Parkinson Disease and SubthalamicNucleus Deep Brain Stimulation:Cognitive Effects inGBAMutationCarriers

Gian Pal et. al PDBP authors: Rachel Saunders-Pullman, Roy Alcalay & Karen Marder
PD and Subthalamic Nucleus


This study was undertaken to compare the rate of change in cognition between glucocerebrosidase (GBA) mutation carriers and noncarriers with and without subthalamic nucleus deep brain stimulation (STN-DBS) in Parkinson disease.


Clinical and genetic data from 12 datasets were examined. Global cognition was assessed using the Mattis Dementia Rating Scale (MDRS). Subjects were examined for mutations in GBA and categorized as GBA carriers with or without DBS (GBA+DBS+, GBA+DBS-), and noncarriers with or without DBS (GBA-DBS+, GBA-DBS-). GBA mutation carriers were subcategorized according to mutation severity (risk variant, mild, severe). Linear mixed modeling was used to compare rate of change in MDRS scores over time among the groups according to GBA and DBS status and then according to GBA severity and DBS status.


Data were available for 366 subjects (58 GBA+DBS+, 82 GBA+DBS-, 98 GBA-DBS+, and 128 GBA-DBS- subjects), who were longitudinally followed (range = 36–60 months after surgery). Using the MDRS, GBA+DBS+ subjects declined on average 2.02 points/yr more than GBA-DBS- subjects (95% confidence interval [CI] = −2.35 to −1.69), 1.71 points/yr more than GBA+DBS- subjects (95% CI = −2.14 to −1.28), and 1.49 points/yr more than GBA-DBS+ subjects (95% CI = −1.80 to −1.18).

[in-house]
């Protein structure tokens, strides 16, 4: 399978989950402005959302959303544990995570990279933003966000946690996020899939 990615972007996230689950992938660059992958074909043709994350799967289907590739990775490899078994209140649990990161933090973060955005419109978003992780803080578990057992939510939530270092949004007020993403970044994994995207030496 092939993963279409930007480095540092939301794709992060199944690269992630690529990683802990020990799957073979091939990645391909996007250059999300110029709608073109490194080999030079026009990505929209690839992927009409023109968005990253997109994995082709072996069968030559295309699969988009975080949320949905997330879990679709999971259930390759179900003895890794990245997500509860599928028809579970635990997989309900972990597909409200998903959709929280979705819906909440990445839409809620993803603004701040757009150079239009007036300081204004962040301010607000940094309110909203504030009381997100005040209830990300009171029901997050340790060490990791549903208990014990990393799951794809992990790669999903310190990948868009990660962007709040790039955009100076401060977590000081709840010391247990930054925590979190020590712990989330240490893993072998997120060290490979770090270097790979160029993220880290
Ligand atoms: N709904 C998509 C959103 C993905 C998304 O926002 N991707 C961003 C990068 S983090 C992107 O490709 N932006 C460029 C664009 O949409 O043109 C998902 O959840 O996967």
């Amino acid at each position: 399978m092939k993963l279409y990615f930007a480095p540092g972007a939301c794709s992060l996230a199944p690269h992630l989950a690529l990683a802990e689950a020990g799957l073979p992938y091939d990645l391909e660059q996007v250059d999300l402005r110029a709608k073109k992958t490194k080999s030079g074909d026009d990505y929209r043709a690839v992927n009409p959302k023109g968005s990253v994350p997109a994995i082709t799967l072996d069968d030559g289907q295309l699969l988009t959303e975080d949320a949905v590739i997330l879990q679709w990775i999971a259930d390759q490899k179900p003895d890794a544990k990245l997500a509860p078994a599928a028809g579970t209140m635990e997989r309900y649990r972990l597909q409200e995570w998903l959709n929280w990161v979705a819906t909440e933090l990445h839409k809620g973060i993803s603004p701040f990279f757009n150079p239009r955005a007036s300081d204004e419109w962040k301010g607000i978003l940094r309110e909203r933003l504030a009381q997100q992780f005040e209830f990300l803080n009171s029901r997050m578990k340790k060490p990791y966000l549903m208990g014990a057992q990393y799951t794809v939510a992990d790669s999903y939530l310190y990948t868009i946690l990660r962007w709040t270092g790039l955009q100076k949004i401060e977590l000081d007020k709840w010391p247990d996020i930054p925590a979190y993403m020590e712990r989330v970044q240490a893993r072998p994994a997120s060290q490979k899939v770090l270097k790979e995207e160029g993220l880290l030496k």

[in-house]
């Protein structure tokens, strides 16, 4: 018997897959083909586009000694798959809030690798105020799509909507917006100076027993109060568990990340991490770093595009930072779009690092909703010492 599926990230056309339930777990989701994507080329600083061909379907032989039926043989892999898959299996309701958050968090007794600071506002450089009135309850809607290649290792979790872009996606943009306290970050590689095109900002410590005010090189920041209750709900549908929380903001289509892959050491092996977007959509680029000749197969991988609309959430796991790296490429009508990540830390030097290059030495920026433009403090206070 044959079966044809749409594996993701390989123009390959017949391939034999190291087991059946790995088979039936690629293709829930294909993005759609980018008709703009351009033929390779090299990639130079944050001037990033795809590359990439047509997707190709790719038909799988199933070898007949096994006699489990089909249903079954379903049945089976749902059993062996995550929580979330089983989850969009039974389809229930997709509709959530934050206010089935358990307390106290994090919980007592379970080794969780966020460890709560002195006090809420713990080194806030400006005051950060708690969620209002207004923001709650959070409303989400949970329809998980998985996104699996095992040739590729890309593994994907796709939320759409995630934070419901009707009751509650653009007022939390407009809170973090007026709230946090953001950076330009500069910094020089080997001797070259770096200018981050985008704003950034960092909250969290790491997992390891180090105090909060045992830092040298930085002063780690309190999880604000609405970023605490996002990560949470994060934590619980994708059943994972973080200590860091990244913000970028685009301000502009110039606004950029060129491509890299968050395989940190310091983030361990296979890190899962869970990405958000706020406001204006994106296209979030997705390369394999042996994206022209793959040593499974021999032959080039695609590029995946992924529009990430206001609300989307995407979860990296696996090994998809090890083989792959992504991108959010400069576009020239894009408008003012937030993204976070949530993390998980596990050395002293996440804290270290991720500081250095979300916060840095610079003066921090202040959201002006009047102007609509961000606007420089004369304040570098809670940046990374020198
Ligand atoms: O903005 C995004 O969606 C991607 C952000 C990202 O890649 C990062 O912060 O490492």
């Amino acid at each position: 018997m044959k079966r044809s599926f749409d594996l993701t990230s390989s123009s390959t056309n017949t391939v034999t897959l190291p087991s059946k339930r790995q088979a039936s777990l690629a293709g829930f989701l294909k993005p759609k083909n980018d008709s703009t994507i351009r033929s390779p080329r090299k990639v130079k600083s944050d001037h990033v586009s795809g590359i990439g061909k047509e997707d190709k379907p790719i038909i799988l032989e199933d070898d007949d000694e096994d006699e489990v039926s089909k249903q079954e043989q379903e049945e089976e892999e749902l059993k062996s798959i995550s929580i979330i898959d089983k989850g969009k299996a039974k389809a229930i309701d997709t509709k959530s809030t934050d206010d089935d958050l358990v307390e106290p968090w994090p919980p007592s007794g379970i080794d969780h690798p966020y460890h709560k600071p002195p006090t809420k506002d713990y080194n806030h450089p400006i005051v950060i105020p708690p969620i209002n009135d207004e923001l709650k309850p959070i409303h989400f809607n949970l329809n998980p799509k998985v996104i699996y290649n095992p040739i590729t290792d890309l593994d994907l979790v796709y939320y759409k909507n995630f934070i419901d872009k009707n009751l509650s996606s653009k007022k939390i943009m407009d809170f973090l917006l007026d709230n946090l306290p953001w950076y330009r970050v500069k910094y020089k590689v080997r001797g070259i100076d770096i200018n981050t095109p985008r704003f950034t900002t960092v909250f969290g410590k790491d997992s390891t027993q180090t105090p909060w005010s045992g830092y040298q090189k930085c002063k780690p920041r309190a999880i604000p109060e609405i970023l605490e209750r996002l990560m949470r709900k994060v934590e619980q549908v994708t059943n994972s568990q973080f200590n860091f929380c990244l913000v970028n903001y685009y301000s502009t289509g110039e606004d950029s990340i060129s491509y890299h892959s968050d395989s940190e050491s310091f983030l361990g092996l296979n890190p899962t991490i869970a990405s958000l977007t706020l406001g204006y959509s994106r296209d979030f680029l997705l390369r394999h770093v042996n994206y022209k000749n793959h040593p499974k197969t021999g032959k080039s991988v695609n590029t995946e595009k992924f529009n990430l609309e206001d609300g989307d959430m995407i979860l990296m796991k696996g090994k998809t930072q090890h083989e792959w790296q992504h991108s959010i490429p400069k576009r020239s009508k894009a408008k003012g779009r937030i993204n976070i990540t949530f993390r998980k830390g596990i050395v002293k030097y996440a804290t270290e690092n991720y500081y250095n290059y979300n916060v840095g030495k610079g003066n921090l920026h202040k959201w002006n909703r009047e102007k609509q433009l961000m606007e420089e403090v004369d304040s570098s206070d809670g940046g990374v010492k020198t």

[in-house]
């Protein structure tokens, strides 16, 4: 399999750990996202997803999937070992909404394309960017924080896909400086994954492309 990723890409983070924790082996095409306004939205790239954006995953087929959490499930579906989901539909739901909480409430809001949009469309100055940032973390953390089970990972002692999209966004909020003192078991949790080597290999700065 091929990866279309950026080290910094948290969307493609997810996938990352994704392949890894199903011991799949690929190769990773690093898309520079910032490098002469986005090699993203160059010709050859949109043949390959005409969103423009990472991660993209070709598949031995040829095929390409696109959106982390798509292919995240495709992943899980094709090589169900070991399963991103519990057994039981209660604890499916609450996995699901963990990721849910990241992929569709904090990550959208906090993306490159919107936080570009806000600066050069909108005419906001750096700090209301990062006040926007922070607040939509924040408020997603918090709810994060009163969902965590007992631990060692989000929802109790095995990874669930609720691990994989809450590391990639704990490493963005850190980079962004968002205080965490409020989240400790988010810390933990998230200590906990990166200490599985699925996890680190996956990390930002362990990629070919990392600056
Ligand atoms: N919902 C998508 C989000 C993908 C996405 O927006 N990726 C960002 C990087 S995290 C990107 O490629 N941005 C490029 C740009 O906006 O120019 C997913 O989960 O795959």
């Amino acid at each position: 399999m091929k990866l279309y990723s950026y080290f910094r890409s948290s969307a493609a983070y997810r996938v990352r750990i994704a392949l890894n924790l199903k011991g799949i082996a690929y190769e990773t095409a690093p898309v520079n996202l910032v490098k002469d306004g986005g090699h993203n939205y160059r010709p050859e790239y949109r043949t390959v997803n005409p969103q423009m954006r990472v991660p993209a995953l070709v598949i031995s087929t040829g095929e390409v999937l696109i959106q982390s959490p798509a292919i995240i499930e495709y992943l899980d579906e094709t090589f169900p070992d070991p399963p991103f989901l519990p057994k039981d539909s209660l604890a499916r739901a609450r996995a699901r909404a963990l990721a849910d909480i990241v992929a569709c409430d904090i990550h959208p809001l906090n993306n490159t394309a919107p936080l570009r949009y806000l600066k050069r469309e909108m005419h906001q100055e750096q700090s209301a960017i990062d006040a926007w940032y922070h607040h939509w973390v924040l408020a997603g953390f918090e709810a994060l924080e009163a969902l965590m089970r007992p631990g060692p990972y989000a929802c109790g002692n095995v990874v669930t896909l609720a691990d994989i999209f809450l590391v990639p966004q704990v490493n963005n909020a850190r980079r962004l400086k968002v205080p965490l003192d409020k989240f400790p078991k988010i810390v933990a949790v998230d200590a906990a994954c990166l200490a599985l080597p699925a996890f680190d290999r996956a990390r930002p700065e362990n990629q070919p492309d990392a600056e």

Although not randomized, this composite analysis suggests that the combined effects of GBA mutations and STN-DBS negatively impact cognition. We advise that DBS candidates be screened for GBA mutations as part of the presurgical decision-making process. We advise that GBA mutation carriers be counseled regarding potential risks associated with STN-DBS so that alternative options may be considered. ANN NEUROL 2022




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